Scanbuy has entered into a long-term exclusive license agreement with Microsoft for its tag technology, allowing Microsoft Tag clients to migrate from one platform to the other before the company shuts down the services in two years.
The deal, announced Monday, includes derivative rights for the intellectual property; it allows Scanbuy to advance the technology after Microsoft shutters the services. "We will maintain 100% compatibility until we migrate all to the new platform, which is a considerable amount of codes and customers," said Mike Wehrs, Scanbuy CEO.
Wehrs said Scanbuy supports about 80 million ScanLife mobile applications on phones worldwide, but until this deal Microsoft Tag struggled to gain scale. "This deal opens the door for consumers to scan Microsoft codes from a variety of devices," he said.
It also provides a "significant increase in customers" for Scanbuy, Wehrs said. Microsoft's strength resides with publishers like Conde Nast and Time, as well as automobile manufacturers like Ford and Chrysler. Conversely, Scanbuy's customer base points to quick-service retailers like Taco Bell, Staples, and consumer electronics retailers.
By the end of the year, Wehrs expects the company to process more than 10 million scans monthly, such as 2D barcodes, QR codes, Microsoft Tags, and Near Field Communication. In August, the company said it processed more than 21 million of the estimated 105 million total commercial QR Code and UPC mobile barcode-scanning traffic in Q2 2013. At the time, 60% of scans came from the Android OS compared to 37% on Apple iOS devices. That will change as Microsoft Tag clients come on board.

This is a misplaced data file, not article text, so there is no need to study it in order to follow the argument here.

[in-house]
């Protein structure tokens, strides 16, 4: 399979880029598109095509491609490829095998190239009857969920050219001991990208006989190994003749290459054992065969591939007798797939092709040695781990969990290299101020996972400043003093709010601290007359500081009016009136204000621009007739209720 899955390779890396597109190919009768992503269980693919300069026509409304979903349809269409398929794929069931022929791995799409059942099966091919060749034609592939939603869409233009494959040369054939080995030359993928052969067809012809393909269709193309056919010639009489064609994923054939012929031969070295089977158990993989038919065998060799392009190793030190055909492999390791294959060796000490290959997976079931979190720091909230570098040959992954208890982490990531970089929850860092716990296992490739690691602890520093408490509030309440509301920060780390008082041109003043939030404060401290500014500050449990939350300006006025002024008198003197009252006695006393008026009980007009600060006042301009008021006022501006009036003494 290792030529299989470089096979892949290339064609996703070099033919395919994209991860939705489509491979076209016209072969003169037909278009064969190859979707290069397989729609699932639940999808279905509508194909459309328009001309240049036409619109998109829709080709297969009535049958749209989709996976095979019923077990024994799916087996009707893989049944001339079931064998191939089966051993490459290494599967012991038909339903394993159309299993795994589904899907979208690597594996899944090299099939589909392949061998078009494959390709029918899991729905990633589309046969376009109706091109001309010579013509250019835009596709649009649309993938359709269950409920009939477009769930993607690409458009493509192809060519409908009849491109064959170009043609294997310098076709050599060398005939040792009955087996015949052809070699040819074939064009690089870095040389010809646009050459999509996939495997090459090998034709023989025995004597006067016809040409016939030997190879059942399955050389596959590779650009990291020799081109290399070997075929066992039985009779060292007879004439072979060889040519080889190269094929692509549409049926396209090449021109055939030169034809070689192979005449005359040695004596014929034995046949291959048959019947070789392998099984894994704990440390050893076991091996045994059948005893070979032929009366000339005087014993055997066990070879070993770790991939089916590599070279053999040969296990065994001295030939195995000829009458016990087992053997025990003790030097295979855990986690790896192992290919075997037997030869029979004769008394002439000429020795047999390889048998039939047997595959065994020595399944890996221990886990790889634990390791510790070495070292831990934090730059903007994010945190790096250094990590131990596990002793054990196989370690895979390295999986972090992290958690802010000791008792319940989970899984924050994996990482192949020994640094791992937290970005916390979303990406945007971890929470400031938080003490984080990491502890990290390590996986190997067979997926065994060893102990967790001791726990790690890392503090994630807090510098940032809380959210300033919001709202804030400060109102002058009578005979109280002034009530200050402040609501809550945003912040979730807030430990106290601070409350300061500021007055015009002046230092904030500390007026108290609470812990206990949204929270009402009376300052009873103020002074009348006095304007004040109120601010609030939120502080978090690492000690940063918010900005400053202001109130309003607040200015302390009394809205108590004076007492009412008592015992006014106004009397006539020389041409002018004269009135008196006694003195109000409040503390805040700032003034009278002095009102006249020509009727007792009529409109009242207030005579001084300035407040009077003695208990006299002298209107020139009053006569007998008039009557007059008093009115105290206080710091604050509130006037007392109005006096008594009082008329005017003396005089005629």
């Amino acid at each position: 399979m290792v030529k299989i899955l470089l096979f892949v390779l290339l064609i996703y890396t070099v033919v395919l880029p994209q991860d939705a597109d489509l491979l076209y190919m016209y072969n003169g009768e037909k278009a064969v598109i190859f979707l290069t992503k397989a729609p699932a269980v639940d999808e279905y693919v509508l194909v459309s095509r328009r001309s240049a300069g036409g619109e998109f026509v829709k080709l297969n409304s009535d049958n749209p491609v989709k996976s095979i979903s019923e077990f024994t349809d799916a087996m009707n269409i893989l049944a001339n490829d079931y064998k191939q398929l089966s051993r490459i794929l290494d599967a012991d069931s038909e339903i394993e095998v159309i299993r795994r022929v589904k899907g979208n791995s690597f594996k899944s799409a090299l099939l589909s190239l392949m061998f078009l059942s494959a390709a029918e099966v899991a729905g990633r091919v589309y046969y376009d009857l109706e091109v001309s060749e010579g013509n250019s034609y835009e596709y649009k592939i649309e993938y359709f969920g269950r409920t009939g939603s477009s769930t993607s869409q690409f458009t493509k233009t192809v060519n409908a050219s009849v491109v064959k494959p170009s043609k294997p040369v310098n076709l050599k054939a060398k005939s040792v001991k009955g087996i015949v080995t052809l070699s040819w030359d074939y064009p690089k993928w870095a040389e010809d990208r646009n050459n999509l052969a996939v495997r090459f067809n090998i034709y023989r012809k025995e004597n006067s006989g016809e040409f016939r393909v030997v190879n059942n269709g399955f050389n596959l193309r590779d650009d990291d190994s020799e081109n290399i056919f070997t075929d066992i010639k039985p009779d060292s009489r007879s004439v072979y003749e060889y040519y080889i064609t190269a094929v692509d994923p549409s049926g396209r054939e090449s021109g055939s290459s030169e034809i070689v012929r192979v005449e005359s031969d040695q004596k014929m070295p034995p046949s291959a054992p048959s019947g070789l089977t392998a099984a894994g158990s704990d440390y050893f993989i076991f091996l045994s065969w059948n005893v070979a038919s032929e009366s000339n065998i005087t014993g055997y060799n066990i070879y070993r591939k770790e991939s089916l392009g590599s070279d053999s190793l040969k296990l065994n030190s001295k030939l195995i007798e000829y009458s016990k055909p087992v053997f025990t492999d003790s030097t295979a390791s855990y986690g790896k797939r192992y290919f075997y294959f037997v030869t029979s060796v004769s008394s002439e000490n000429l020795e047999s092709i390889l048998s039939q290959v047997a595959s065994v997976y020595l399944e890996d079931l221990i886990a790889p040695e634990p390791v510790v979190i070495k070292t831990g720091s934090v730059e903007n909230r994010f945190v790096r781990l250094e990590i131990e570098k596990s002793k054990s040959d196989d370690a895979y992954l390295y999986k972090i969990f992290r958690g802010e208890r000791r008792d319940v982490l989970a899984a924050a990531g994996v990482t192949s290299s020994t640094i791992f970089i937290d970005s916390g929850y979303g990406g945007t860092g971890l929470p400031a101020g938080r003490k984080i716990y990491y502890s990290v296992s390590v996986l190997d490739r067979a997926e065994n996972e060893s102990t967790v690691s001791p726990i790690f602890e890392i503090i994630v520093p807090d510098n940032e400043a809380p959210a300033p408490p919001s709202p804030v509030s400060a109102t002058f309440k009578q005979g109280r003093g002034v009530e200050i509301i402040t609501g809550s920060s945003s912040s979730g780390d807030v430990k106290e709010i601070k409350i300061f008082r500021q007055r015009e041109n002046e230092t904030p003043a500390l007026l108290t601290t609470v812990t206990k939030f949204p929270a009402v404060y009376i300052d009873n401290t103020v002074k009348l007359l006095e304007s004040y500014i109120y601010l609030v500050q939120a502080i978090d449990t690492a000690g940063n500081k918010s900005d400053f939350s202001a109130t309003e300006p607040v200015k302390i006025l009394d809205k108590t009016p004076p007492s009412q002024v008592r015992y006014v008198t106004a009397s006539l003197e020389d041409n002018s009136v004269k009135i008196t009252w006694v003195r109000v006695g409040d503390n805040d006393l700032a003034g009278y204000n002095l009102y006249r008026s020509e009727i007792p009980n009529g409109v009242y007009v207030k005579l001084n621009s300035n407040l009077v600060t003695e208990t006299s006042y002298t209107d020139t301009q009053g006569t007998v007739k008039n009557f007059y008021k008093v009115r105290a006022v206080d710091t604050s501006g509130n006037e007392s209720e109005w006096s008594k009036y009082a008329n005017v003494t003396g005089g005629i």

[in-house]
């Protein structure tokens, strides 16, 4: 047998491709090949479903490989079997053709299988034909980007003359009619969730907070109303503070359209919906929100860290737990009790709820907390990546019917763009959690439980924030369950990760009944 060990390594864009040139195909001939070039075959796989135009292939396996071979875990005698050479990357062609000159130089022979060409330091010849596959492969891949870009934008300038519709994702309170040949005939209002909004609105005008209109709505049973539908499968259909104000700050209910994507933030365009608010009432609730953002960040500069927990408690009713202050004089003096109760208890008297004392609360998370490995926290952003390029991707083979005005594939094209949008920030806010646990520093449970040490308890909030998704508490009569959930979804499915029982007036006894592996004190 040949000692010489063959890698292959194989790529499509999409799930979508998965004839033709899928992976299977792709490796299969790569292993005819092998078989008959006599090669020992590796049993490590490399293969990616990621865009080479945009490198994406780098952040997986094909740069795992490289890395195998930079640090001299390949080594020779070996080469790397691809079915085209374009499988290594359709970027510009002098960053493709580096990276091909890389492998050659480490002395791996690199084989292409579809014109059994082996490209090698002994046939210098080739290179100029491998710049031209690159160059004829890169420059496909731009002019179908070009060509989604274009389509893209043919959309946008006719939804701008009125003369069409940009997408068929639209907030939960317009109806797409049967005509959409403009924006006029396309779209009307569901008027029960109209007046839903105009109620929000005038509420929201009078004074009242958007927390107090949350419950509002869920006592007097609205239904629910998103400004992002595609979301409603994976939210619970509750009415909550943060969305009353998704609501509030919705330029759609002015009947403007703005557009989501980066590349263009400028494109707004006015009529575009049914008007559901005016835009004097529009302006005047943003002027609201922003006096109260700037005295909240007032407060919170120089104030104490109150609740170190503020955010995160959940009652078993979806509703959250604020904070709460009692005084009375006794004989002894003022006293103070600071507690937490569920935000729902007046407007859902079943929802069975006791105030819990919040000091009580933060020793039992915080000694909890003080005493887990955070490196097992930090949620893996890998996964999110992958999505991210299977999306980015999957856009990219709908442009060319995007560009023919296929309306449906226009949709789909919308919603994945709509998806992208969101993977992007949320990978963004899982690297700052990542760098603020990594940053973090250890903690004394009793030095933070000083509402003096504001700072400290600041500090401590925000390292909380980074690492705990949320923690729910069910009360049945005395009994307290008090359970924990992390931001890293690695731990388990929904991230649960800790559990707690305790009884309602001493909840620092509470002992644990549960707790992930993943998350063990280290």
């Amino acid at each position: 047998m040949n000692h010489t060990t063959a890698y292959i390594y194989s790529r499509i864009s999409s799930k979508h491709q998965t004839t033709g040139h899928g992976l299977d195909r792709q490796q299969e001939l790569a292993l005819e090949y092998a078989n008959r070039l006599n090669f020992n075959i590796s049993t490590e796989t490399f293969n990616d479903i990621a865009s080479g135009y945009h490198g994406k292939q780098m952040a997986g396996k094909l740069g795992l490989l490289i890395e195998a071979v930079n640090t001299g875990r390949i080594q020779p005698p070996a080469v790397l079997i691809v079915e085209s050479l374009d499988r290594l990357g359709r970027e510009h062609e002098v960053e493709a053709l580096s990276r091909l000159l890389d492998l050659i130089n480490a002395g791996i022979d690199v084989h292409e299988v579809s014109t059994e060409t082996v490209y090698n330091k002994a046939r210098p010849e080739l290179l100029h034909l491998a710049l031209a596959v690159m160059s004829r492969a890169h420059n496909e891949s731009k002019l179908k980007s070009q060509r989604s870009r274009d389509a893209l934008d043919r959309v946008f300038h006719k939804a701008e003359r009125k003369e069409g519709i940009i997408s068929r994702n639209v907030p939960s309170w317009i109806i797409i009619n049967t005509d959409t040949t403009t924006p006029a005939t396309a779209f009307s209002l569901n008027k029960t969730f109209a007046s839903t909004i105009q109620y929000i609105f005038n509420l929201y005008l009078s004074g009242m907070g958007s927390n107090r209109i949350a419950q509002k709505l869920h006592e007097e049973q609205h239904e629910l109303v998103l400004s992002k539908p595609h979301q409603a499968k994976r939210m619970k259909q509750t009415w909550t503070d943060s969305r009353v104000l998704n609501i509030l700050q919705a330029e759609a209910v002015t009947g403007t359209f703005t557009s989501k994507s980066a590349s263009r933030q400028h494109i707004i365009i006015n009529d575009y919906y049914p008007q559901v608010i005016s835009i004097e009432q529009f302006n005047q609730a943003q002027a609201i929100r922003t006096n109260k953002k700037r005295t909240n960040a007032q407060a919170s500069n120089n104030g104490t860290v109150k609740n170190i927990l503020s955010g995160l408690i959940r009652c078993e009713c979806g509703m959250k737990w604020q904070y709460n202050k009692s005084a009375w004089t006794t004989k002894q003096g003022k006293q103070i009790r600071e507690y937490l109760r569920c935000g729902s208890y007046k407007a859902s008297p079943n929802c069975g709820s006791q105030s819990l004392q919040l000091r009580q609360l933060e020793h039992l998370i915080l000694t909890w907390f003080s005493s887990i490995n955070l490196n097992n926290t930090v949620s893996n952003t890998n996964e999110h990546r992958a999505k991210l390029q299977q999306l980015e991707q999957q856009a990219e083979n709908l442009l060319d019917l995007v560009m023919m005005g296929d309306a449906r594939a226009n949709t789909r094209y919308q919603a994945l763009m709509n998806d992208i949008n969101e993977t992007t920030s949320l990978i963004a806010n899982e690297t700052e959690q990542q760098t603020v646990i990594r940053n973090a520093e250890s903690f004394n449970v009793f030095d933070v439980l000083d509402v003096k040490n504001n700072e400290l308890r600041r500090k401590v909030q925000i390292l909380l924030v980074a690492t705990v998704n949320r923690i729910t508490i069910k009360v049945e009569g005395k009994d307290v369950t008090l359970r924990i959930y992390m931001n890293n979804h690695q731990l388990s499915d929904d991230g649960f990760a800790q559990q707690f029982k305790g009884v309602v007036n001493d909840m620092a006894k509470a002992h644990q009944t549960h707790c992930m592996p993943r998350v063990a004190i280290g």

Before Microsoft agreed to the deal, Wehrs said Scanbuy had to prove strength in technical support, management, systems and more. The majority of customers run smart codes that aggregate scans, track behavior and reward consumers when they hit milestones. Some client codes trigger augmented reality campaigns, or dial the phone and connect directly into a call center, so the rep can answer specific questions about a product or service.
The codes also trigger real-time campaigns. A consumer scans a code and will see information based on historically viewed or scanned content.